Dr. Tal Einav, a postdoctoral fellow in Dr. Jesse Bloom’s lab, is among the first class of Damon Runyon Quantitative Biology Fellows. The prestigious award supports three years of cancer-related computational research jointly mentored by a computational biologist and cancer biologist. Einav’s co-mentor on the project is Dr. Jonathan W. Yewdell of the National Institute of Allergy and Infectious Disease. Einav is using computational methods to create maps that model how complex mixtures of specialized immune proteins known as antibodies interact with their viral targets.
These maps are a step toward Einav’s ultimate goal, still many years in the future, which is “to be able to take a sample of your blood and predict how much protection you have, from your antibodies, against all of the different viruses out there,” he said.
“Getting this fellowship was a game-changer,” Einav said. The new fellowship already has allowed him to prioritize a high-risk, high-reward “moonshot” project: using his maps to untangle the composition of a mixture of antibodies. Though he’s starting with antibodies against influenza, the principles could be applied to antibodies against any pathogen, including the novel coronavirus, SARS-CoV-2, and those that increase the risk of cancer.
Antibodies also form the basis of some genetically engineered anti-cancer immunotherapies.
"Tal comes from a physics background and so has many interesting ideas about how to apply quantitative models to study viruses and the immune system. I look forward to seeing the ideas that he develops as a Damon Runyon Fellow," Bloom said.
Antibodies, which we make after exposure to pathogens like the flu virus, can protect us from infection by binding to and disabling these molecular invaders as well as by serving as a beacon for other components of our immune system. We have a dizzying variety of antibodies. Thanks to some genetic shuffling and tweaking, our antibodies could come in potentially billions of varieties, and we make an ever-shifting mix to protect against the equally dizzying array of pathogens we encounter.
As part of our immune memory — the strategy our body uses to mount a faster, more effective defense against a pathogen the second time we see it (and the basis for vaccines) — we continue making many antibodies long after we’re no longer infected with the pathogen they recognize. This means that our blood contains hundreds or thousands of different antibodies — and it’s unclear how they all work together, Einav said.
Do they behave independently (in which case, if you understand each one’s behavior by itself, you understand how they behave together), or is there functional interplay between antibodies to the same pathogen? The maps coalesce information about individual antibodies together in a larger, more refined picture, which hasn’t been done before, Einav said.
“These kinds of interactions are potentially very important, but frankly, a big question mark,” he said.
“One of the things that I am currently working on is how to make a map that puts all of the antibodies and all of the viruses on equal footing. This means that you could take any antibody out there against any virus, and predict how effective it will be,” Einav said.
In the map, everything is quantitative, he noted: “You know exactly how much you need of each antibody to neutralize [block infection]. It's a way to really quantify the question of neutralization, which I'm so excited about.”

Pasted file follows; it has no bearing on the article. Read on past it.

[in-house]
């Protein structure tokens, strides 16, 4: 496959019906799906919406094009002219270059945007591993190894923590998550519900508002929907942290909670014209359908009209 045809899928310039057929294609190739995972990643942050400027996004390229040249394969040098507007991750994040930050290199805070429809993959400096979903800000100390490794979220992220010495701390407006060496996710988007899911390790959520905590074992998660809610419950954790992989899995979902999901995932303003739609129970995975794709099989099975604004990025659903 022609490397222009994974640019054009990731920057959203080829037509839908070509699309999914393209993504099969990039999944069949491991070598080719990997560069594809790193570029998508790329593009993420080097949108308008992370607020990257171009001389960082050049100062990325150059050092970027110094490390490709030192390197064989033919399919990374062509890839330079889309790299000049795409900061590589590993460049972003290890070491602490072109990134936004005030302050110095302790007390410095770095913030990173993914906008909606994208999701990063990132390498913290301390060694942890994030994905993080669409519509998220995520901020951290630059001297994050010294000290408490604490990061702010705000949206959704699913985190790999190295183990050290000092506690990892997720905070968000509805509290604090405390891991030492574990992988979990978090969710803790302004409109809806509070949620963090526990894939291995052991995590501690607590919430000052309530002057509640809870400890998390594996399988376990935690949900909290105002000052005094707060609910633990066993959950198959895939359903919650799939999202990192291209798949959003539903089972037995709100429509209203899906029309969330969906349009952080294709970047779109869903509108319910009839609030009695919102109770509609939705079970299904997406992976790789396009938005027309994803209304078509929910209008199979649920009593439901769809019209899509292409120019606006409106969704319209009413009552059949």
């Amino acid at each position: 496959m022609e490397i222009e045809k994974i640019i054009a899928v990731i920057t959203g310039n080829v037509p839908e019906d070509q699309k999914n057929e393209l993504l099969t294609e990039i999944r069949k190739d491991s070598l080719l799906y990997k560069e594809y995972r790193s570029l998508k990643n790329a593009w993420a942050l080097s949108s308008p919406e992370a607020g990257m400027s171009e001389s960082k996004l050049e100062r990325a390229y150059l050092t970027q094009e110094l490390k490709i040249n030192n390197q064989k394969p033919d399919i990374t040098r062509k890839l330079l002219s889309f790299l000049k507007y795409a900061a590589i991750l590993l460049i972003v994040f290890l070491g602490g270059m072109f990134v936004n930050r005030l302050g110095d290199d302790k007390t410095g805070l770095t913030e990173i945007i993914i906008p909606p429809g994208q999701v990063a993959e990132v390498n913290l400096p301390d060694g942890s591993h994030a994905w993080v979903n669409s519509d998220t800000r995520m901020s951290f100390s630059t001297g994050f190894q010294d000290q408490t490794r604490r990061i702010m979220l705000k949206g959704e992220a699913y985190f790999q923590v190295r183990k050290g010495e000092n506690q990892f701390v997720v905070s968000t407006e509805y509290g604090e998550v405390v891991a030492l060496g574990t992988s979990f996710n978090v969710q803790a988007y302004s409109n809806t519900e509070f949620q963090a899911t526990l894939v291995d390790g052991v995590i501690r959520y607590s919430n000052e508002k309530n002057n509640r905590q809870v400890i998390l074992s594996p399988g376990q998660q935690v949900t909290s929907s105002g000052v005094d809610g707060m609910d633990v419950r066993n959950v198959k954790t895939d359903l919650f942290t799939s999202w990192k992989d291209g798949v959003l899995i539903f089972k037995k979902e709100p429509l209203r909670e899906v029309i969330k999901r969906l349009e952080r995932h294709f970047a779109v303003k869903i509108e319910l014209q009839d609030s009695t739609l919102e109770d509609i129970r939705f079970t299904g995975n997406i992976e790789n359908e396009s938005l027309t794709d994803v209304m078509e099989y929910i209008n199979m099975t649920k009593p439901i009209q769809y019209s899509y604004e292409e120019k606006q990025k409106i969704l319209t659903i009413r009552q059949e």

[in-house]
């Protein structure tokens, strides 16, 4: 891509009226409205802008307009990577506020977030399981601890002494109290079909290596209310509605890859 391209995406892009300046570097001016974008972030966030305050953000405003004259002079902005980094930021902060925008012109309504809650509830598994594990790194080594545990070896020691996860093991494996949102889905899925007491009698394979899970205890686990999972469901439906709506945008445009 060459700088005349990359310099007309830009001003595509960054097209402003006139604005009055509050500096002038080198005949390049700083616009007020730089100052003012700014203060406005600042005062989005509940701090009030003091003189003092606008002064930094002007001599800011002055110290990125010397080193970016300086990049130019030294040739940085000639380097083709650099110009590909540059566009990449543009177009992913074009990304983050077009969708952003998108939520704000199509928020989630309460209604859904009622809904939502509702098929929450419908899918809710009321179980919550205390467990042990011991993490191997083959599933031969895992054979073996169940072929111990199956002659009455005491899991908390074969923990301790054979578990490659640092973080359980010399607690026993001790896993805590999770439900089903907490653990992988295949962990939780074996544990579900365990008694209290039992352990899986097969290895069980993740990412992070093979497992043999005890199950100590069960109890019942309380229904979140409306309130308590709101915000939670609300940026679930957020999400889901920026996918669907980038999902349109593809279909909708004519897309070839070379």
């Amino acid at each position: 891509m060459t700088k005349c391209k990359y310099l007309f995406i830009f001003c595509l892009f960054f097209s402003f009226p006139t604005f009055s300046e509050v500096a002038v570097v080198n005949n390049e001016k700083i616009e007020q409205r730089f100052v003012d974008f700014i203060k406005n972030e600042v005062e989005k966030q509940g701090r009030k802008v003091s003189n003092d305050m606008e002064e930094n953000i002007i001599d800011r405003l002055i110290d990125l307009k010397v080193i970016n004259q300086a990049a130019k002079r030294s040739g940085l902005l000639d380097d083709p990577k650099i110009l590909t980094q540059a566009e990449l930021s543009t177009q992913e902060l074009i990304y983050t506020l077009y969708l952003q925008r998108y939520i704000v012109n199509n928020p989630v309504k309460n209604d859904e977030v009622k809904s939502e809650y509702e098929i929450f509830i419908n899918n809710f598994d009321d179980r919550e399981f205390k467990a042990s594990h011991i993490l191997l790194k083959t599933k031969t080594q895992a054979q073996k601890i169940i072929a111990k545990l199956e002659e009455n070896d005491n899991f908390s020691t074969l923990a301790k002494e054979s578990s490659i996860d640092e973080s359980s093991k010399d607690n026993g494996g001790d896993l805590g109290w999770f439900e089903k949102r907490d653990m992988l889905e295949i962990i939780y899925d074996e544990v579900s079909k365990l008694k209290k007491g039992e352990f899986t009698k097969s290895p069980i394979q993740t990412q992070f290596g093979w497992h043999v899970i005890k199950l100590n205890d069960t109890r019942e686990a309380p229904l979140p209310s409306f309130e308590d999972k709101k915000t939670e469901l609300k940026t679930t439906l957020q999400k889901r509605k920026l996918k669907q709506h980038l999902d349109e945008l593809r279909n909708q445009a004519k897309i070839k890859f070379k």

Einav is working to characterize how antibodies function individually and together. The maps will coalesce information about individual antibodies into a larger, more refined picture, which hasn’t been done before, he said.
The number of molecular players makes creating a map of an interacting mix of hundreds of antibodies and their viral targets an experimentalist’s nightmare come to life — but luckily Einav is a theorist. Because he started his scientific career as a physicist, he views the problem through a computational, mathematical lens — which makes the problem surmountable, if still quite challenging, he said.
Our mix of antibodies — known as our antibody repertoire — changes over time, as we’re exposed to new germs, re-exposed to old germs, and vaccinated. But changes to our antibody repertoire are impossible to quantify right now. We know that protection against flu fades, but how these changes are reflected in our immune repertoire is unclear, Einav said.
Right now, Einav is applying his maps to mixtures of different antibodies to see if he can understand their composition: How many antibodies are in them, where do they bind and how much protection does each one provide against flu?
“If it works, and this is actually something you can solve with this map, you're solving a problem that is probably one of the prime open questions in serology [the study of antibodies],” Einav said.
His maps could also have therapeutic uses one day. The ability to spot the holes in an individual’s immune protection could be used to tailor an antibody-based treatment to their specific needs. They could also be used to help gain greater insight into how our antibody repertoires respond to vaccines.
Einav credits his success to Bloom’s mentorship and the Hutch research environment.
“Jesse is an amazing mentor,” he said. "There is a wealth of opportunity here because everybody is working on virology or cancer, or some immunology component. It's a privilege to be at the Hutch.”
Sabrina Richards, a staff writer at Fred Hutchinson Cancer Center, has written about scientific research and the environment for The Scientist and OnEarth Magazine. She has a Ph.D. in immunology from the University of Washington, an M.A. in journalism and an advanced certificate from the Science, Health and Environmental Reporting Program at New York University. Reach her at email@example.com.
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